I am not a scholar. Nor a theologian. I have occasionally had thoughts of being a deacon one day, but for now I simply sit in the pews next to a billion other people. When all of us heard the news that Jorge Mario Bergoglio had been elected pope Wednesday, replacing the brilliant theologian Benedict XVI, most of us likely did not have an immediate response. Like the many millions who sit with me in those pews, I had to be told who he was, where he was from and what his charism was. Google was no doubt atwitter yesterday with exorbitant numbers of people checking out who this Pope Francis guy was.
It would not be long, though, before we would all learn much about him. Humble. Loves the poor. A Jesuit. Takes the bus to work as a cardinal. First Latin --- ... wait! What? A cardinal who takes the bus to the chancery every day? Now, there's something we hadn't heard before. When we learned these things our collective response was, yes, please, by all means, lead us. Renew us. Show us how to walk in Christ's footsteps with the humility he instructed us all to possess.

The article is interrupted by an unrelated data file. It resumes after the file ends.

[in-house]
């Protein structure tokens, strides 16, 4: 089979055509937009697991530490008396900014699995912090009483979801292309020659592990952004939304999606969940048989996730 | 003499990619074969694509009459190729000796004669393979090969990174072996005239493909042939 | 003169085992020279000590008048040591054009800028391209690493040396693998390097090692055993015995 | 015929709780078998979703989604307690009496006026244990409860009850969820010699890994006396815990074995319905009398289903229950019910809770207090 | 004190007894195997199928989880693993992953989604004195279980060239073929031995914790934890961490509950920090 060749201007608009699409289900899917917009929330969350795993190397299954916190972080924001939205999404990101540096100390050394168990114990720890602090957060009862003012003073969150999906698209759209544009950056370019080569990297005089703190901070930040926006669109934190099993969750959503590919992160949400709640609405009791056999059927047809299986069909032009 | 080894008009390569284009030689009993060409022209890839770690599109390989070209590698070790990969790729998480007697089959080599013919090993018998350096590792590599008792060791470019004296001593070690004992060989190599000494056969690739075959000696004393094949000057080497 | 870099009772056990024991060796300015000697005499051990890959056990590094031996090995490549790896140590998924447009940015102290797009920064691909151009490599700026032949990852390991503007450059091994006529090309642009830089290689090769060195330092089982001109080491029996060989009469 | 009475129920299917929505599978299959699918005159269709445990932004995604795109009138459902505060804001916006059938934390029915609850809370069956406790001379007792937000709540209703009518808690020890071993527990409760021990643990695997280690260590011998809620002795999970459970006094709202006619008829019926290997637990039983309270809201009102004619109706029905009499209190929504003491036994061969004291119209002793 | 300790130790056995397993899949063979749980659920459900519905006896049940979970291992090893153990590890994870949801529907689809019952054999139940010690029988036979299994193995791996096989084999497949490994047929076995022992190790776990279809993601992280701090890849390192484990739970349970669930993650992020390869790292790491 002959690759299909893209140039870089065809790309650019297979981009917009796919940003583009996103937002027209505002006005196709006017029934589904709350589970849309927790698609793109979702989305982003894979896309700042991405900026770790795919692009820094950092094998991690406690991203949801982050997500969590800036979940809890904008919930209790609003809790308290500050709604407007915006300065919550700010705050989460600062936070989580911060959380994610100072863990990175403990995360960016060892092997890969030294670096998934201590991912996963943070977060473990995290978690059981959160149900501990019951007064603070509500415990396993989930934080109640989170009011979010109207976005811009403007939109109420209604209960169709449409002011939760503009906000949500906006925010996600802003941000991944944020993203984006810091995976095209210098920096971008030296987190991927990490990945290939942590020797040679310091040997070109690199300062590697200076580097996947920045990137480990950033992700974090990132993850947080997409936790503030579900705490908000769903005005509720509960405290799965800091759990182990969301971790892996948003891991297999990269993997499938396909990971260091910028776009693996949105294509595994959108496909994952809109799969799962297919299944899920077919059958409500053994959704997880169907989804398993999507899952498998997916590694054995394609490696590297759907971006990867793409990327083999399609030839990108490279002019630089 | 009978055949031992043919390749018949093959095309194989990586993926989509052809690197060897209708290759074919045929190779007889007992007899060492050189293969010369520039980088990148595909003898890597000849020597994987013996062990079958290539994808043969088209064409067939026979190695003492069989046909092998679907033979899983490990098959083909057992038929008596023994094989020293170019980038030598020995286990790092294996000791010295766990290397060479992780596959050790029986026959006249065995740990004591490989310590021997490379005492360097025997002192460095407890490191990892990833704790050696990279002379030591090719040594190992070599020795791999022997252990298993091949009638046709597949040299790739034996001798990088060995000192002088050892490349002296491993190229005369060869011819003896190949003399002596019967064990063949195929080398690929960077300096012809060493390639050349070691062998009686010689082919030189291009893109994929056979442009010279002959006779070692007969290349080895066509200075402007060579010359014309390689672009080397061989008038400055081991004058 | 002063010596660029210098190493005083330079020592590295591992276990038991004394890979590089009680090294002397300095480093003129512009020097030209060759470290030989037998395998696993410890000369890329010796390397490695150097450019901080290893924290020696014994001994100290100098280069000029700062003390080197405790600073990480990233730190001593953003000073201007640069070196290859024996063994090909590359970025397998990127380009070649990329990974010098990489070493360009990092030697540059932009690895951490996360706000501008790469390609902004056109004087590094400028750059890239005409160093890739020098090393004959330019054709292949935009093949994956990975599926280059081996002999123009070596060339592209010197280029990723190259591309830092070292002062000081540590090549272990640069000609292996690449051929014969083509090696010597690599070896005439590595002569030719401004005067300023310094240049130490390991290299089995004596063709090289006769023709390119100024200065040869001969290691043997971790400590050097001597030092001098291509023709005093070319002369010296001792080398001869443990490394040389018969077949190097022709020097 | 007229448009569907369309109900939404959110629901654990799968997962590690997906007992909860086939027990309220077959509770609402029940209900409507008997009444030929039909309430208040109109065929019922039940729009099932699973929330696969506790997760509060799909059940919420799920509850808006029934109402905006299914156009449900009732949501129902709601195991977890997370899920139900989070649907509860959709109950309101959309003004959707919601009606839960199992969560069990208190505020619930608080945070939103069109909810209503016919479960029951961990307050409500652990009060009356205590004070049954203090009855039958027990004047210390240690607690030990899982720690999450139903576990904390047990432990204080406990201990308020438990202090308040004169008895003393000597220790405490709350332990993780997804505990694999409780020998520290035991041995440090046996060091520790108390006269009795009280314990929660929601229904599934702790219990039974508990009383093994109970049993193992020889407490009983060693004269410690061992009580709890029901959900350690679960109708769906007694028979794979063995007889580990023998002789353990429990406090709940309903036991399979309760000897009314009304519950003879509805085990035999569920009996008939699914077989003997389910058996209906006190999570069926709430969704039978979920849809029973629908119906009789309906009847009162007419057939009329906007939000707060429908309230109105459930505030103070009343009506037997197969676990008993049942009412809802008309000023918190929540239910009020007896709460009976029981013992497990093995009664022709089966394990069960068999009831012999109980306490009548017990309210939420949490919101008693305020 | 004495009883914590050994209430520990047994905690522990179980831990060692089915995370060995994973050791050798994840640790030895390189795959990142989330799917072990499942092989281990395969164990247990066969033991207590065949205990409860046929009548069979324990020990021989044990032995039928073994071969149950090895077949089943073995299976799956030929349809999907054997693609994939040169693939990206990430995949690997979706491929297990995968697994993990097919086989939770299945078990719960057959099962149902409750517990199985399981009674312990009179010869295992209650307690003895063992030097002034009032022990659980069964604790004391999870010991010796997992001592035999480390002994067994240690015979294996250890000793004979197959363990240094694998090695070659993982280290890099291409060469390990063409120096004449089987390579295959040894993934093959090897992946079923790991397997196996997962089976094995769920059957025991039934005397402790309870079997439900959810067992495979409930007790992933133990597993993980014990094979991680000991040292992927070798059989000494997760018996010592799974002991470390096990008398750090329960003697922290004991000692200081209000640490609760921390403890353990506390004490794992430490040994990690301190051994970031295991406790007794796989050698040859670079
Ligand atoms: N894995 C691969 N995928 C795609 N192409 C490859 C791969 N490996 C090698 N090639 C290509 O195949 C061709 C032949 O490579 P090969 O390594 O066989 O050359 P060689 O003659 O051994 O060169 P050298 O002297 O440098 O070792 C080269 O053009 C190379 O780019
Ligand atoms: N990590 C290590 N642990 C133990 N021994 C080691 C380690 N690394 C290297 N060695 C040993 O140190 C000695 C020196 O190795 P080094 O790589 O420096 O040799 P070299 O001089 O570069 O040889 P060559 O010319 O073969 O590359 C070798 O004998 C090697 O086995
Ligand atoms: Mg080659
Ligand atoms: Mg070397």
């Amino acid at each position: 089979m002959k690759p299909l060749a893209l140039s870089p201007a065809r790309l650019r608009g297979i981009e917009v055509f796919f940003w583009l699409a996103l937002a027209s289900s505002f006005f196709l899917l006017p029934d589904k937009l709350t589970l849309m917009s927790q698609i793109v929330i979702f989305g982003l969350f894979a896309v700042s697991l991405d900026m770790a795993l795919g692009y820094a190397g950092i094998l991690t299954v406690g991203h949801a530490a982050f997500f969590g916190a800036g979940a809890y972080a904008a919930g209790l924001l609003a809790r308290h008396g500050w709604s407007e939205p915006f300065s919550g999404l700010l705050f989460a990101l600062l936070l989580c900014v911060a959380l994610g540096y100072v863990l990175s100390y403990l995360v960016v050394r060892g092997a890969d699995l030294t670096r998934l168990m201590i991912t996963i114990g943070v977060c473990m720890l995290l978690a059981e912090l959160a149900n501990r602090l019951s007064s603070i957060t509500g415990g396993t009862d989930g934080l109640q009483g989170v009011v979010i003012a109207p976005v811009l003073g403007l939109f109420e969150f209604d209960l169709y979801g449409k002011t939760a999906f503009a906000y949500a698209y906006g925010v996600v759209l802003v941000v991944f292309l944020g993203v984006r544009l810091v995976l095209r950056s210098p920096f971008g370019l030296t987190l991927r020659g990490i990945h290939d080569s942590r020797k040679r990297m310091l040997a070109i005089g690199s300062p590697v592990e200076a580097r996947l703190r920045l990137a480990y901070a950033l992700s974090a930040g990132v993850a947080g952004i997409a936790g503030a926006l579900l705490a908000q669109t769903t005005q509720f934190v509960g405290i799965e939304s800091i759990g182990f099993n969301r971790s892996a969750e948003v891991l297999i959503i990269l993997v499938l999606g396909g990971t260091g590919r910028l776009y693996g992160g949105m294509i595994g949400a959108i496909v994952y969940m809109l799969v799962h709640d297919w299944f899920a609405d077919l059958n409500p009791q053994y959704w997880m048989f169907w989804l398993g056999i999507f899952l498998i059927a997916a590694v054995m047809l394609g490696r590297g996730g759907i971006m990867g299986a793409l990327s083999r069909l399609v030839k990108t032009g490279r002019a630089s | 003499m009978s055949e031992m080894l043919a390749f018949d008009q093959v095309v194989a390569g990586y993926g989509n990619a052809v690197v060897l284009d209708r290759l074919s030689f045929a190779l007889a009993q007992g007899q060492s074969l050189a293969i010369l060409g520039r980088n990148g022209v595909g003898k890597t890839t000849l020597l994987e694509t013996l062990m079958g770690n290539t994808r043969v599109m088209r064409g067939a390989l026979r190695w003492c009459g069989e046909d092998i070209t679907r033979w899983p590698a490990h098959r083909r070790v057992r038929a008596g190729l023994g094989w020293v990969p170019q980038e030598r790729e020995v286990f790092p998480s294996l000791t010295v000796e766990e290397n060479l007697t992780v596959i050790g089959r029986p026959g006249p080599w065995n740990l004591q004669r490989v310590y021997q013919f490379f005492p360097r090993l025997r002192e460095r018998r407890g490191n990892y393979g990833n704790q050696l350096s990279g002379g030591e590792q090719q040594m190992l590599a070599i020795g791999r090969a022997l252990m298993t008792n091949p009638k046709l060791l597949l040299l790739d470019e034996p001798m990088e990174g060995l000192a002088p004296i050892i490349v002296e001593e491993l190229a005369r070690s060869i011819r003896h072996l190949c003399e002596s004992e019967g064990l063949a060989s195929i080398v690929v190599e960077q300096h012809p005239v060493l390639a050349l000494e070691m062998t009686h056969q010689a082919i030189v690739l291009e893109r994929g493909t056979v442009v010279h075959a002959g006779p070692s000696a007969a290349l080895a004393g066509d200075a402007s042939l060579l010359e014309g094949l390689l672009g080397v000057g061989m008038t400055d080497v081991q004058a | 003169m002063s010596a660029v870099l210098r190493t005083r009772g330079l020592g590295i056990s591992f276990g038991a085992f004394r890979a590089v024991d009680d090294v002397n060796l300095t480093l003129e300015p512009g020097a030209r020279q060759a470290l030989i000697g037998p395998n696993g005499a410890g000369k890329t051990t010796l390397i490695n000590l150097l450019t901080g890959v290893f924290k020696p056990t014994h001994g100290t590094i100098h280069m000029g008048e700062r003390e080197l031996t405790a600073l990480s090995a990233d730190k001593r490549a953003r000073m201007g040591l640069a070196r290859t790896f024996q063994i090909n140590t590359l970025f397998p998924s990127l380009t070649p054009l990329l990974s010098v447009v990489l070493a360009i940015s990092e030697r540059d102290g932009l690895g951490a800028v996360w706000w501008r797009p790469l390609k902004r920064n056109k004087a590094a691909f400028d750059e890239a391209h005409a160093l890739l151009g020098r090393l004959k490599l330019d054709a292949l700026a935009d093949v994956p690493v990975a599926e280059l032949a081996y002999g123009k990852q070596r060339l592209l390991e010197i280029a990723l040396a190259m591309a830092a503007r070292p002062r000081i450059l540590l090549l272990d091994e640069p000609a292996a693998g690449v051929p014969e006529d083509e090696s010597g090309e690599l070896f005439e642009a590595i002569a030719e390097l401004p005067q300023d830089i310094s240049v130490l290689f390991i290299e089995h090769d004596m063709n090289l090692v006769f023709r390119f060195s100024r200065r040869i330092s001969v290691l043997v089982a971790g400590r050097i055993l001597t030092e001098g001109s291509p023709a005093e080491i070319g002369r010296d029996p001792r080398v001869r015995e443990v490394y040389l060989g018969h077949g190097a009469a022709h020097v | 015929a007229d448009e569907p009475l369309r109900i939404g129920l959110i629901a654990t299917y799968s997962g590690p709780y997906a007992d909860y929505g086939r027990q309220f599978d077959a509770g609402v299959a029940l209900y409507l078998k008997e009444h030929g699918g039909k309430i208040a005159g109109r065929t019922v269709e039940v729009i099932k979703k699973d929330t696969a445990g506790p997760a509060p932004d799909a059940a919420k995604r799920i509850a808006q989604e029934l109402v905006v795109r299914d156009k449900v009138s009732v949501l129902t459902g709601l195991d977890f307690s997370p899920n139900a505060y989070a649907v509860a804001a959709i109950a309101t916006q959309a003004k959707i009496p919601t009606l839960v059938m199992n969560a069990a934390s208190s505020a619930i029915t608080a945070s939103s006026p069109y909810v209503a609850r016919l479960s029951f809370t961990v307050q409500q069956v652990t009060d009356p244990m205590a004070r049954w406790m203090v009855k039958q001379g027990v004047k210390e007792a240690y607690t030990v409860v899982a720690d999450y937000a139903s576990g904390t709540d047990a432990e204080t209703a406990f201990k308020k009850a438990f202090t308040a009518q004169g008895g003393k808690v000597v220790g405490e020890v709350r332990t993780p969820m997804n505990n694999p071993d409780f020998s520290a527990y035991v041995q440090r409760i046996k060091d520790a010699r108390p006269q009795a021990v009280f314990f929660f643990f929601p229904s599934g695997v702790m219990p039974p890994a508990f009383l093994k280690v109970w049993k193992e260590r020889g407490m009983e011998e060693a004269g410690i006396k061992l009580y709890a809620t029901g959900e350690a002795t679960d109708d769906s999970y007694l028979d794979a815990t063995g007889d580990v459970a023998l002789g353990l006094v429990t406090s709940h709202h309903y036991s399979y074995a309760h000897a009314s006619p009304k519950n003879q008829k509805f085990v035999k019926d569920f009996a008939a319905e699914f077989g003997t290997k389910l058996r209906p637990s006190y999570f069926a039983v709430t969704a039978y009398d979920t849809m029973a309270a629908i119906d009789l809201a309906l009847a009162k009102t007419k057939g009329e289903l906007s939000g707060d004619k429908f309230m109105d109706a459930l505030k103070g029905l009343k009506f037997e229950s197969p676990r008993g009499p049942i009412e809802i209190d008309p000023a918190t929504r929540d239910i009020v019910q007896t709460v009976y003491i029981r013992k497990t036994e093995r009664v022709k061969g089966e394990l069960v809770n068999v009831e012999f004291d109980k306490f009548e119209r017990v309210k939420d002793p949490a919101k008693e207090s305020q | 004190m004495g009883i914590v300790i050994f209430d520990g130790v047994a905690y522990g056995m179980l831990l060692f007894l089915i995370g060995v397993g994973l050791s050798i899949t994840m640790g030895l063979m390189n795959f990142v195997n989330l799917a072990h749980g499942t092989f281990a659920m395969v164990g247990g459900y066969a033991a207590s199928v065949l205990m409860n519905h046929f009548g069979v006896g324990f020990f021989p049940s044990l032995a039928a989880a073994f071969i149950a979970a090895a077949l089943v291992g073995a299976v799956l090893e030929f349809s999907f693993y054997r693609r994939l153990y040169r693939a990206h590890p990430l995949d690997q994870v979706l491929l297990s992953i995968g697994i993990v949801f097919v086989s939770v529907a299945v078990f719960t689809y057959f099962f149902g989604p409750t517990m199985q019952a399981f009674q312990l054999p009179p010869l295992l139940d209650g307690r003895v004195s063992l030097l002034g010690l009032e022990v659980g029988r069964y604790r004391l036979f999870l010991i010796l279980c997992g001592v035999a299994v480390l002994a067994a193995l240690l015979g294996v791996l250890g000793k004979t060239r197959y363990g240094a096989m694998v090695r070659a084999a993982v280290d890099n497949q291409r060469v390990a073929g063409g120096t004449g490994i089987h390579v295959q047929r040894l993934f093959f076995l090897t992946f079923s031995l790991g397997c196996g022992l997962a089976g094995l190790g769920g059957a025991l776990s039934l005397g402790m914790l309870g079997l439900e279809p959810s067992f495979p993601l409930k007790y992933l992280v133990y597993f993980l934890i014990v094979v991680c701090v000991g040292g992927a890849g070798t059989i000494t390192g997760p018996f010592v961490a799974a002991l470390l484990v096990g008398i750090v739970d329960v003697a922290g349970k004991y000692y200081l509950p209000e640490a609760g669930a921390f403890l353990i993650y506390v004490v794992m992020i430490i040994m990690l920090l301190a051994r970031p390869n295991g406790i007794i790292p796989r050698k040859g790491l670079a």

My Protestant friends and family have been most kind and indulgent, clicking "Like" wherever and whenever necessary as I went on about “the new guy,” and it is in those small gestures that we exhibit not just our tolerance but our acceptance of the myriad faith practices in this world. Clicking the "Like" button can truly be a tiny example of God's grace.
There are no doubt many well-meaning Protestants who have spent these past couple of days saying, "I don't get it? What's the big deal?"